Kate O’Neill

What is your typical studio routine?
Recently I changed jobs, so now that I am working midweek, I’m transitioning into working in the studio weekends and evenings. Arriving in the studio my first step is usually coffee as I get settled into the space. I often begin tidying a small space to work that day, my studio is chaotic and never organised. When I’m in middle of project I get straight to working, e.g sanding or carving. If I’m in between projects I may read a few books (currently – Notes from a Feminist Killjoy) or start doing admin – editing photos, working on applications etc. When this melts my brain too much, I start to play with materials around me, drawing, carving clay, or crocheting. Many of my best ideas come when avoiding writing applications. There’s no fixed ending or concept of completion, providing an open mindset to experiment.
How do you describe your practice?
I am a multidisciplinary artist exploring spatial structures in attempt to reconfigure the boundaries and classification of space. My practice encompasses drawing, sculpture, and installation.
Interaction within space is shaped by an individual’s identity. Influenced by feminist geography I investigate how society’s gender binaries affect our behaviours, activities, and experiences of a place. Societal limitations on female freedom and safety continue to validate male privileges.
“Our cities are patriarchy written in stone, brick, glass and concrete.” – Jane Darke (1996)
By defying artistic procedures and materiality, I aim to present transitional states which pose a threat by resisting classification. Exposing the control made manifest by gender oppositions within the patriarchy enables them to be questioned.
How long have you been working as an artist?
I graduated from Belfast School of Art in 2021 with a BA in Fine Art. Following my studies, I became the Graduate Artist in Residence within the Sculpture Lens department, this opportunity allowed me to build upon the skills I gained in my degree with continuity. I was awarded the QSS Graduate Studio Bursary, providing a creatively driven environment to extend my practice beyond university, working alongside a network of artists. The studio space facilitated experimentation and expansion of scale within my artworks. Post bursary I moved to a new studio in QSS, aiding the continual development of my artistic career. I have been working as artist for nearly two years now, exhibiting my first solo show this past January and I am excited for the future.
Is it difficult being back in the studio after an exhibition?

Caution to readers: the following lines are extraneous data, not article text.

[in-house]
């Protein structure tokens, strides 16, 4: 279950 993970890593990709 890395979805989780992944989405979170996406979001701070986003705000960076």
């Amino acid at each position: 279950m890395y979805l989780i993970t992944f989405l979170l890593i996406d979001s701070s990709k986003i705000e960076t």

Its nice to go back with relief of no deadlines, it provides time to tidy the mess I created during the making of artworks. I go through a cycle of feeling overworked on way to an exhibition and guilt for not working hard enough after. But I think it’s important to reflect on what I enjoyed and disliked during the making process, it can inspire new works or swear to never use a difficult material again. But I think small breaks are vital to not feeling constantly burnt out. Reading books, visiting galleries, re/discovering artists helps to get back into the creative mindset and find inspiration. Figuring out how to incorporate activities I enjoy into my artworks, for example my recent crotchet fixation, keeps me motivated.
Describe how important art is to society?
Art plays a vital role in society by encouraging participation and positivity within health, social and community care. The physical, social, and psychological benefits creative activities provide are immeasurable. I have witnessed how art has a significant role in bringing joy throughout our life not least when we have additional physical and/or mental health needs.
Art provides a positive outlet for people to express themselves and their identities. Art is autonomous, it has the ability to raise awareness, challenge traditional mind-sets and invite the possibility of change. It can be utilised to influence the decision making and evaluation of cultural policies, shaping a society we all feel safe and want to live in.
What do you dislike about the artworld?
The general financial instability can be difficult and disheartening to manage.
What is the best advice you have been given as an artist?
Apply for everything – you will get a lot of rejection, but you got to be in it to win it.
What jobs have you done, other than being an artist?
I have worked in hospitality for over 5 years in many bars and restaurants. I recently left my last bar job and currently work part-time as a library assistant, which is a nice change from always working late nights. Additionally, I operate the spotlight for a weekly drag cabaret show. With all my part-time jobs it can be challenging to balance with working as an artist but is incredibly worthwhile.
About Kate
Kate O’Neill is a Belfast-based artist who explores spatial structures and attempts to reconfigure the boundaries and classification of space. Kate has exhibited in Belfast (Golden Thread Gallery, PS2, Catalyst Arts Gallery), Croatia (Pop-Up, Zagreb) and Poland (ISDT, Katowice).  Graduating from Belfast School of Art with a BA in Fine Art, specialising in Sculpture and Lens, Kate produces artworks through drawing, sculpture, and installation. Previously she studied traditional sculpture at the Academy of Fine Art in Zagreb, Croatia.

Nature’s Bird-den, (six pieces) mahogany, Stands: 60-110cm, Birds: 5-8cm x10-30cm x 3-10cm, ForM Sculpture Exhibition 2023 at Bangor Castle Walled Garden

Behind the Greenhouse Door, Stoneware Tile Mosaic, Approx. 95x110cm

Frozen, Glass Cast, Approx. 18x17x12cm

FOUNDATIONS: Matta & René, Porcelain, 22x20x14cm, 22x20x25cm

Brick By Brick, Carved Terracotta, 70x100x2cm (approx.)